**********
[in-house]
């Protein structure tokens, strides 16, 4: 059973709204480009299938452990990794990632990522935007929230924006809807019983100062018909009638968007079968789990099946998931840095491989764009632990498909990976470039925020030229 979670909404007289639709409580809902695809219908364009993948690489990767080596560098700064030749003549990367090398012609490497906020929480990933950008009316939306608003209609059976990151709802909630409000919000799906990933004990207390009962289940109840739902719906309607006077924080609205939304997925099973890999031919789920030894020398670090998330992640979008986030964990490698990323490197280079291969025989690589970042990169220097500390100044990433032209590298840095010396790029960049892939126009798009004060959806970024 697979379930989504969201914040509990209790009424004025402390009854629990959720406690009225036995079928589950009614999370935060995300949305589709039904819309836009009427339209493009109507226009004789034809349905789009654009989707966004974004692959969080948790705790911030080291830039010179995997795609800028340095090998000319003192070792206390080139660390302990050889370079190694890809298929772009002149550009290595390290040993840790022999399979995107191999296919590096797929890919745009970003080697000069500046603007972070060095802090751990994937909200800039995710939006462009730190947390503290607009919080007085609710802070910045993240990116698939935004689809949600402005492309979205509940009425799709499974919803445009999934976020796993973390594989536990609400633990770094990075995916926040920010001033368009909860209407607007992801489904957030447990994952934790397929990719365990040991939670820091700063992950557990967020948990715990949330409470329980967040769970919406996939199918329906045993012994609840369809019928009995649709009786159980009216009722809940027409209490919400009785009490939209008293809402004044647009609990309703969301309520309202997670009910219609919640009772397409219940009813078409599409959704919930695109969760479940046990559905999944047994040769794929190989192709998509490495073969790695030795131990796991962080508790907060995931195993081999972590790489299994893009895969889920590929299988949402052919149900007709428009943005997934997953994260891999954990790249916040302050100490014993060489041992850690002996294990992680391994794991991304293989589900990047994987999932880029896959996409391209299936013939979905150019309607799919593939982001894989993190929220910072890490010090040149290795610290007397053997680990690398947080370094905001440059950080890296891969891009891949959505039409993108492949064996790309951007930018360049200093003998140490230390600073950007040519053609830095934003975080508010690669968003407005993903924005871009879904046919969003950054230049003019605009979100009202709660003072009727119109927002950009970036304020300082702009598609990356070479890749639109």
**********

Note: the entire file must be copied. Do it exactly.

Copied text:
[in-house]
């Protein structure tokens, strides 16, 4: 059973709204480009299938452990990794990632990522935007929230924006809807019983100062018909009638968007079968789990099946998931840095491989764009632990498909990976470039925020030229 979670909404007289639709409580809902695809219908364009993948690489990767080596560098700064030749003549990367090398012609490497906020929480990933950008009316939306608003209609059976990151709802909630409000919000799906990933004990207390009962289940109840739902719906309607006077924080609205939304997925099973890999031919789920030894020398670090998330992640979008986030964990490698990323490197280079291969025989690589970042990169220097500390100044990433032209590298840095010396790029960049892939126009798009004060959806970024 697979379930989504969201914040509990209790009424004025402390009854629990959720406690009225036995079928589950009614999370935060995300949305589709039904819309836009009427339209493009109507226009004789034809349905789009654009989707966004974004692959969080948790705790911030080291830039010179995997795609800028340095090998000319003192070792206390080139660390302990050889370079190694890809298929772009002149550009290595390290040993840790022999399979995107191999296919590096797929890919745009970003080697000069500046603007972070060095802090751990994937909200800039995710939006462009730190947390503290607009919080007085609710802070910045993240990116698939935004689809949600402005492309979205509940009425799709499974919803445009999934976020796993973390594989536990609400633990770094990075995916926040920010001033368009909860209407607007992801489904957030447990994952934790397929990719365990040991939670820091700063992950557990967020948990715990949330409470329980967040769970919406996939199918329906045993012994609840369809019928009995649709009786159980009216009722809940027409209490919400009785009490939209008293809402004044647009609990309703969301309520309202997670009910219609919640009772397409219940009813078409599409959704919930695109969760479940046990559905999944047994040769794929190989192709998509490495073969790695030795131990796991962080508790907060995931195993081999972590790489299994893009895969889920590929299988949402052919149900007709428009943005997934997953994260891999954990790249916040302050100490014993060489041992850690002996294990992680391994794991991304293989589900990047994987999932880029896959996409391209299936013939979905150019309607799919593939982001894989993190929220910072890490010090040149290795610290007397053997680990690398947080370094905001440059950080890296891969891009891949959505039409993108492949064996790309951007930018360049200093003998140490230390600073950007040519053609830095934003975080508010690669968003407005993903924005871009879904046919969003950054230049003019605009979100009202709660003072009727119109927002950009970036304020300082702009598609990356070479890749639109």